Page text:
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Industry 4.0: You Don’t Know What You Don’t Know

Jul 19, 2019

By: Jill Thiede, Leader of Smart and Connected Services

In a recent regional survey in the Midwest, mid-to-large size manufacturers were asked about their plans for Industry 4.0.  While 35% of the responding companies reported having “no plans”, and 55% had “some plans”, it was the response from the approximately 10% that had a “complete plan” to deal with Industry 4.0 that really shocked me.   In the past year that I have actively engaged with Industry 4.0 concepts, ideas, and approaches, the key thing that I  learned is that Industry 4.0 is a continuous journey – not a destination.

Industry 4.0 can mean a lot of different things to a lot of different people.  And some marketing campaigns have tried to obscure the definition with smoke, mirrors and especially clouds.   Industry 4.0 is referring to the merger of automation and big data in manufacturing – including the implementation of IIOT (industrial Internet of Things), cyber-physical systems, machine learning, and ultimately artificial intelligence. 


As companies are assessing their current capabilities and determining how to approach this daunting subject -  start small, learn quickly, fail fast, then rinse and repeat.  There are so many areas that have promise and potential.   Technologies are emerging so rapidly, that you cannot wait to have a “complete plan” to address ALL of Industry 4.0 before you start.  Rather than being paralyzed by the overwhelming nature of this Fourth Industrial Revolution, pick an area that has potentially largest impact on your company, and start learning.  Then start a test case.  Engage your key thought leaders.  Create energy with each new learning and success.  Failures are a part of the process, but try to fail as soon as possible, and move on.   Test and Learn. This is the mantra that should guide your journey.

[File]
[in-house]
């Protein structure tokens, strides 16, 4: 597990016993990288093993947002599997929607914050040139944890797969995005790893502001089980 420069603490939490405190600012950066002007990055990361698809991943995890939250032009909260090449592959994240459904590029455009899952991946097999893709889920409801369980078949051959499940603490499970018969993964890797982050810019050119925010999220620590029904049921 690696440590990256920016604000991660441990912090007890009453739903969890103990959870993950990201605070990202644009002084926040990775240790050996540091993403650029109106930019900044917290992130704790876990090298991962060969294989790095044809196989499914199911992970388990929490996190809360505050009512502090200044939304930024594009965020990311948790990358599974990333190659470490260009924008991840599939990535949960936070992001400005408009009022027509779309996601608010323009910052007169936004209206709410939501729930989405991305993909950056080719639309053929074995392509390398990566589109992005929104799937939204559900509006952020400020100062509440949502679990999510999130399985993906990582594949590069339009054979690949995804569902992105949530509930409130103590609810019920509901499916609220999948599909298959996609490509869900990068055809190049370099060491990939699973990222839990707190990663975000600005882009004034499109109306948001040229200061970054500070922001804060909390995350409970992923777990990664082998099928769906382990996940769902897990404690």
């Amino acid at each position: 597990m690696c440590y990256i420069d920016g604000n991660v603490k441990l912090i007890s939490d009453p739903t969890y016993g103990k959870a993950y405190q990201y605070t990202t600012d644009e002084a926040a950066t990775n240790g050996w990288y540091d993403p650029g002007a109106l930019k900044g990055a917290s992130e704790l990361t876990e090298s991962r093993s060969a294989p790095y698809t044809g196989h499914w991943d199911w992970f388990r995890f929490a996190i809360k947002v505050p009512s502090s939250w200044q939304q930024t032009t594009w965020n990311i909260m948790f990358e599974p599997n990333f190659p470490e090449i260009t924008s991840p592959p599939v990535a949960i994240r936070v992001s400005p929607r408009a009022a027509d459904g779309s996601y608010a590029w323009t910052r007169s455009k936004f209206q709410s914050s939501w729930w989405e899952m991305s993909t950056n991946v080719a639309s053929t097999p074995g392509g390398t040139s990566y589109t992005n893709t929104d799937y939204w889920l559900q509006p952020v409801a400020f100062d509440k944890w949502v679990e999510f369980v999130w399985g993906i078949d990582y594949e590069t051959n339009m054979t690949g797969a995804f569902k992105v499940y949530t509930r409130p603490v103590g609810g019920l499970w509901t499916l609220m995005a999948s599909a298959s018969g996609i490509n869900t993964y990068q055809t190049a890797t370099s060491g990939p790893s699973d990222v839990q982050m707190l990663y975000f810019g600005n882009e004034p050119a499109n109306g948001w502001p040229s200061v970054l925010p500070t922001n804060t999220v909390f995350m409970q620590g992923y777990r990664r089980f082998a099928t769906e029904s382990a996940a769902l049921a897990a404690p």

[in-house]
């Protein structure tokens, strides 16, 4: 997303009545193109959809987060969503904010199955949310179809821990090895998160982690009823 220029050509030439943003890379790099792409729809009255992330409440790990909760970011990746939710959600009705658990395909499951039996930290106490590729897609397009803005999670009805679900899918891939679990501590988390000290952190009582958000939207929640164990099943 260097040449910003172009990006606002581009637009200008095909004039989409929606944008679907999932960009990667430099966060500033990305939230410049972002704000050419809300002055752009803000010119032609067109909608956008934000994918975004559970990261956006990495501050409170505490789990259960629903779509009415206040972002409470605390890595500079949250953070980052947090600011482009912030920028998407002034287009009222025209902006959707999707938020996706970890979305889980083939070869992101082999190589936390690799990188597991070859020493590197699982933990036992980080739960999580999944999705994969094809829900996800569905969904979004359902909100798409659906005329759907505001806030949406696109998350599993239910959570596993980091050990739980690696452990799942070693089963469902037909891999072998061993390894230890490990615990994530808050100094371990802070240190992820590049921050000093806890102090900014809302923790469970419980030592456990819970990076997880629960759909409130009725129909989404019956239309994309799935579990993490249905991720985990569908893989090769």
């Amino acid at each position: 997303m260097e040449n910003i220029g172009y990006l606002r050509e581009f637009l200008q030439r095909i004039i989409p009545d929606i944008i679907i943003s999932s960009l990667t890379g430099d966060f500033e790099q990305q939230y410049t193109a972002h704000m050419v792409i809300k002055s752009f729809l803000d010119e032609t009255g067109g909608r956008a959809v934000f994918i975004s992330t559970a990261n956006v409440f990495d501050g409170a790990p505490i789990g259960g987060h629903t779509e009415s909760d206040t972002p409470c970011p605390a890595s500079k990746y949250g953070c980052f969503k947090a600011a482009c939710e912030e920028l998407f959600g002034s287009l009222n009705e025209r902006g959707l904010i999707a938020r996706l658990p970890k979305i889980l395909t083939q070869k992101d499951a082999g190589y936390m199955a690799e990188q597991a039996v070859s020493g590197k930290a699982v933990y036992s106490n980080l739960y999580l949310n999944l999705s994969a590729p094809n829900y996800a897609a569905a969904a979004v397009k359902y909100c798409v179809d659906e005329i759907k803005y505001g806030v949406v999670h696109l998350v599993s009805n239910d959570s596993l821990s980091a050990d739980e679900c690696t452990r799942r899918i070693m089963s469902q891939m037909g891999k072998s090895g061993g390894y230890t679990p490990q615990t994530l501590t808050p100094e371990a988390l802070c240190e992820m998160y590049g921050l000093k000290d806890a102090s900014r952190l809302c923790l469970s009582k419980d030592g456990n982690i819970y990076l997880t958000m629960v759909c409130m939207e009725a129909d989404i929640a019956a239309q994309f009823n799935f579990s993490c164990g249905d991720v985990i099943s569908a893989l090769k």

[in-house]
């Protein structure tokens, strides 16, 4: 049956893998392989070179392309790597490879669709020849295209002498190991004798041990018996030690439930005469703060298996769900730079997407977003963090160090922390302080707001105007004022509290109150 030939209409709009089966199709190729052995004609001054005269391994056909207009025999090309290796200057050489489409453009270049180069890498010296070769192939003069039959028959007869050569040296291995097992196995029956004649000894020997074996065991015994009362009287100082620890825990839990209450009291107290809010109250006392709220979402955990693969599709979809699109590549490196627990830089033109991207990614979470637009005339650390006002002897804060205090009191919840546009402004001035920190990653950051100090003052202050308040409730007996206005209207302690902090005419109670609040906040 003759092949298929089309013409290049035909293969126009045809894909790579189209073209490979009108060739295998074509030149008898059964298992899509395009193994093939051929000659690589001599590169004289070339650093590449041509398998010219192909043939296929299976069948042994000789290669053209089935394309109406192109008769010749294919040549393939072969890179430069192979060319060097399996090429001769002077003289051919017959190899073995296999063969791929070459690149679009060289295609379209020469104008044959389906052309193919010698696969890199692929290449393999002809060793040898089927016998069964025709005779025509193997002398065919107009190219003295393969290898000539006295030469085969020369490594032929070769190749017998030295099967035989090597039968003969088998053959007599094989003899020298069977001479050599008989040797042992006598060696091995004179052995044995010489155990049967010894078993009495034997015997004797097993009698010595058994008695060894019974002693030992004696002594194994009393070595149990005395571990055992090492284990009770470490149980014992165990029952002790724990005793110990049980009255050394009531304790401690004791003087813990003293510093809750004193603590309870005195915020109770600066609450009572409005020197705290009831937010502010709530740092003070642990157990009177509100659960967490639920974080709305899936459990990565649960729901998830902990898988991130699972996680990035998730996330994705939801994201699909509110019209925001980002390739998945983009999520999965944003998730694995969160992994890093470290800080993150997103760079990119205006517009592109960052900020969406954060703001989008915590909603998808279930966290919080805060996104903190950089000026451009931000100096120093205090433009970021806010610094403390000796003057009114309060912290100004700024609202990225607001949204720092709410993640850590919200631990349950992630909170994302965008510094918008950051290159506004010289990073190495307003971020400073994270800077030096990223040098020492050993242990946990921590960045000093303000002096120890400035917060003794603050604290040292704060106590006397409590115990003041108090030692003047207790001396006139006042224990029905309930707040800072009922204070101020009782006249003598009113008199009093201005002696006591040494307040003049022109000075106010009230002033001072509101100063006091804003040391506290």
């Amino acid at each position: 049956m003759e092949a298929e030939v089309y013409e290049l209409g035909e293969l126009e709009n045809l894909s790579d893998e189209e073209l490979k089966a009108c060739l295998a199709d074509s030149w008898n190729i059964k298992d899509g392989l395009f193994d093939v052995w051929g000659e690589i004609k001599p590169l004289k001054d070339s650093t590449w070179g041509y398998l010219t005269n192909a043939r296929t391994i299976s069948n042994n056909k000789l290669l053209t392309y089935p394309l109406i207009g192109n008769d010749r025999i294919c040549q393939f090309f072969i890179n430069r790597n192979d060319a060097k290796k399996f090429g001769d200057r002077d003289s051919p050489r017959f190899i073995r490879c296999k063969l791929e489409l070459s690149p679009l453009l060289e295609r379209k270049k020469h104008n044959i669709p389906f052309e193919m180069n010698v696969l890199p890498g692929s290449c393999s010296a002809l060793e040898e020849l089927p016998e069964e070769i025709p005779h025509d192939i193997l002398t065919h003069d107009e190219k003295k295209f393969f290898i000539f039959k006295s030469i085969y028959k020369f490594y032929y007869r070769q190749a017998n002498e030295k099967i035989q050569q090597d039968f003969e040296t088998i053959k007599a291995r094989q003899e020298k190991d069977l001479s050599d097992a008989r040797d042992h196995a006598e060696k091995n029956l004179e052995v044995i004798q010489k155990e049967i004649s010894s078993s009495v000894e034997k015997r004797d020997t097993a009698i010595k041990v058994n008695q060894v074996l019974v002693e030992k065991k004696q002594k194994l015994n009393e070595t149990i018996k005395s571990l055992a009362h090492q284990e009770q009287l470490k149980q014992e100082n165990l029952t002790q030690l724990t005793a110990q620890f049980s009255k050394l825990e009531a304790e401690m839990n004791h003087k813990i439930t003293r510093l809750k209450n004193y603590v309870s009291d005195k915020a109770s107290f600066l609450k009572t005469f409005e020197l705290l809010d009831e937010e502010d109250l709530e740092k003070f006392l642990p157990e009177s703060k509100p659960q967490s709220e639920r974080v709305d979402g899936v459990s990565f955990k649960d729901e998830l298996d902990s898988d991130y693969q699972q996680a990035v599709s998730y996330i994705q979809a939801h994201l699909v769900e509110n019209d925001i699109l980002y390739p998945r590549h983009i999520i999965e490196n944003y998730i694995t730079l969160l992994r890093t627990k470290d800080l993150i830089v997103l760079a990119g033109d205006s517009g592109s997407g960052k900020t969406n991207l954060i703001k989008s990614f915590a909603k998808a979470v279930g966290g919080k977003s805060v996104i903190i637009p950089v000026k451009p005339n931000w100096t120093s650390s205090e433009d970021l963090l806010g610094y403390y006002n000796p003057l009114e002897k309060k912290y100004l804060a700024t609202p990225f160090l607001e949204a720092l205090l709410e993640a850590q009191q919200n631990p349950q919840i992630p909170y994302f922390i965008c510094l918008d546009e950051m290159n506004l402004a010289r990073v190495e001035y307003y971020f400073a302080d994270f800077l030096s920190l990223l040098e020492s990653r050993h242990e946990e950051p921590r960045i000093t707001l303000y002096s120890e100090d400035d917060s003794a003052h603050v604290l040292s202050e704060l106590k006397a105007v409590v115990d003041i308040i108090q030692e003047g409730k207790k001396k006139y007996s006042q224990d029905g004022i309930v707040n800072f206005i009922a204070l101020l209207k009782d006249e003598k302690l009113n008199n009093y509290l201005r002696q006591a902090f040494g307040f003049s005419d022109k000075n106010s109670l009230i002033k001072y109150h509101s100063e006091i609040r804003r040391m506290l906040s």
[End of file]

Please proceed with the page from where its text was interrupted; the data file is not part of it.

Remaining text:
As you evaluate the various opportunities, determine when to develop an “in-house” solution, when to partner with an expert for a semi-custom approach, and when to purchase “off-the-shelf”.  The time scale for new technologies has shifted.  What used to take 3-4 years, is being done in 12 months.  It is critical to take any advantage possible through partnerships and suppliers. 

Taking the first step is the hardest.  But, it is necessary.  It is estimated that 40% of the companies currently in the Fortune 500 companies will not be in business ten years from now according to a study by the John M Olin Schools of Business at Washington University.  The key is understanding how “big data” can really help make your company money.  Begin by focusing on a problem that using data can solve.  Focus on the solution to that problem, and not just the technology.  The data needs to drive insights that can drive real actions that affect productivity, or reliability, or more cases out the door.

Start small, but start!  Test and Learn.